The "global associational revolution"

By Lester M. Salamon, et. al.
From Global Civil Society: Dimensions of the Nonprofit Sector, Johns Hopkins Center for Civil Society Studies, 1999

Recent years have witnessed a considerable surge of interest throughout the world in the broad range of social institutions that operate outside the confines of the market and the state. Known variously as the "nonprofit" the "voluntary," the "civil society," the "third," or the "independent" sector, this set of institutions includes within it a sometimes bewildering array of entities--hospitals, universities, social clubs, professional organizations, and many more. Despite their diversity, however, these entities also share some common features. In particular, they are:

  • Organizations, i.e., they have an institutional presence and structure;
  • Private, i.e., they are institutionally separate from the state;
  • Not profit distributing, i.e., they are fundamentally in control of their own affairs; and
  • Voluntary, i.e., membership in them is not legally required and they attract some level of voluntary contribution of time or money.

The "global associational revolution"

That these organizations have attracted so much attention in recent years is due in large part to the widespread "crisis of the state" that has been underway for two decades or more in virtually every part of the world, a crisis that has manifested itself in a serious questioning of traditional social welfare policies in much of the developed North, in disappointments over the progress of state-led development in significant parts of the developing South, in the collapse of the experiment in state socialism in Central and Eastern Europe, and in concerns about the environmental degradation the continues to threaten human health and safety everywhere. In addition to stimulating support for market-oriented economic policies, this questioning of the state has focused new attention, and new expectations on the civil society organizations that operate in societies throughout the world.

Also contributing to the attention these organizations are attracting is the sheer growth in their number and scale. Indeed, a veritable "global associational revolution" appears to be underway, a massive upsurge of organized private, voluntary activity in literally every corner of the world. Prompted in part by growing doubts about the capability of the state to cope on its own with the social welfare, developmental, and environmental problems that face nations today, this growth of civil society organizations has been stimulated as well by the communications revolution of the past two decades and by the striking expansion of educated middle class elements who are frustrated by the lack of economic and political expression that has confronted them in many places.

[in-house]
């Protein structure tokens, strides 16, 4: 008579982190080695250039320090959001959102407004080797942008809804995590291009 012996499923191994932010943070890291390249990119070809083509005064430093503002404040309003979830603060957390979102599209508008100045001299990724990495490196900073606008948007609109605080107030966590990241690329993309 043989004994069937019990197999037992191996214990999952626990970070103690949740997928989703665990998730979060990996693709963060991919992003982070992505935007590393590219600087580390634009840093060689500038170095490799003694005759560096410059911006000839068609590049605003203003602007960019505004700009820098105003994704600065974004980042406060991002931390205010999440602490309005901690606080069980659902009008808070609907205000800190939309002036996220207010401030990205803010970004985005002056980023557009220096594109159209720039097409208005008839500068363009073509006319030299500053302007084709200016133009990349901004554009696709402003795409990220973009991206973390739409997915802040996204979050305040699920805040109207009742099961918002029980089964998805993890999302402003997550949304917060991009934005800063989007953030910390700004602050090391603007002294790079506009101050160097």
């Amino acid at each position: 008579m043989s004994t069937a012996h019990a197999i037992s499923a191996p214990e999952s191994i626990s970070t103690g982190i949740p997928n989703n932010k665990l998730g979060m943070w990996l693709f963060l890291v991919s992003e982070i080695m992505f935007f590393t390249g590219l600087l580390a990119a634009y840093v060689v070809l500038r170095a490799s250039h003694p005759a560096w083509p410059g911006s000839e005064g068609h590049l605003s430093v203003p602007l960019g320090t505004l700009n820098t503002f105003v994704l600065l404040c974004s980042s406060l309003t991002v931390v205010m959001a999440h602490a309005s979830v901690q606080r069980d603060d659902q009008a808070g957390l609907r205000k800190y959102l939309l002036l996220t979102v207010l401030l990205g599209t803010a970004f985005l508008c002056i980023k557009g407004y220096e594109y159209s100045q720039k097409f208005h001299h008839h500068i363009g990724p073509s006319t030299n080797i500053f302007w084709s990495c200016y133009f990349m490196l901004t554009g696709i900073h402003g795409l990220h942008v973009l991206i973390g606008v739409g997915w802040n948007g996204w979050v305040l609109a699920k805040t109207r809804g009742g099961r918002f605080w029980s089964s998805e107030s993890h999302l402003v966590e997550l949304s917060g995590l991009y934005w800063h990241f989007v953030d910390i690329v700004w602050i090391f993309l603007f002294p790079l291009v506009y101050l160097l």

Finally, a new element has surfaced more recently to increase further the attention that has been focused on nonprofit or civil society organizations. This is the growing questioning of the "neo-liberal consensus," sometimes called the "Washington consensus," that has guided global economic policy over the past two decades. This consensus essentially held that the problems facing both developed and developing societies at the present time could most effectively be approached through the simple expedient of unleashing and encouraging private markets. In the wake of the world-wide financial crisis and continuing social distress in many regions, however, this consensus has come under increasingly severe attack, even from some of its most ardent advocates. As World Bank Chief Economist Joseph Stiglitz recently put it:

"The policies advanced by the Washington consensus. . .are hardly complete and sometimes misguided. . .It is not just economic policies and human capital, but the quality of a country's institutions that determine economic outcomes."

Reflecting this, political leaders in many parts of the world have begun searching for alternative ways to combine the virtues of the market with the advantages of broader social protections, a search that is evident in Mr. Tony Blair's emphasis on a "Third Way" in the U.K., Gerhard Schroder's "New Middle" in Germany, and French Prime Minister Lionel Jospin's summary declaration " Yes to a market economy, no to a market society."

Because of their unique position outside the market and the state, their generally smaller scale, their connection to citizens, their flexibility, their capacity to tap private initiative in support of public purposes, and their newly rediscovered contributions to building "social capital," civil society organizations have surfaces as strategically important participants in the search for a "middle way" between sole reliance on the market and sole reliance on the state that now seems to be increasingly underway.

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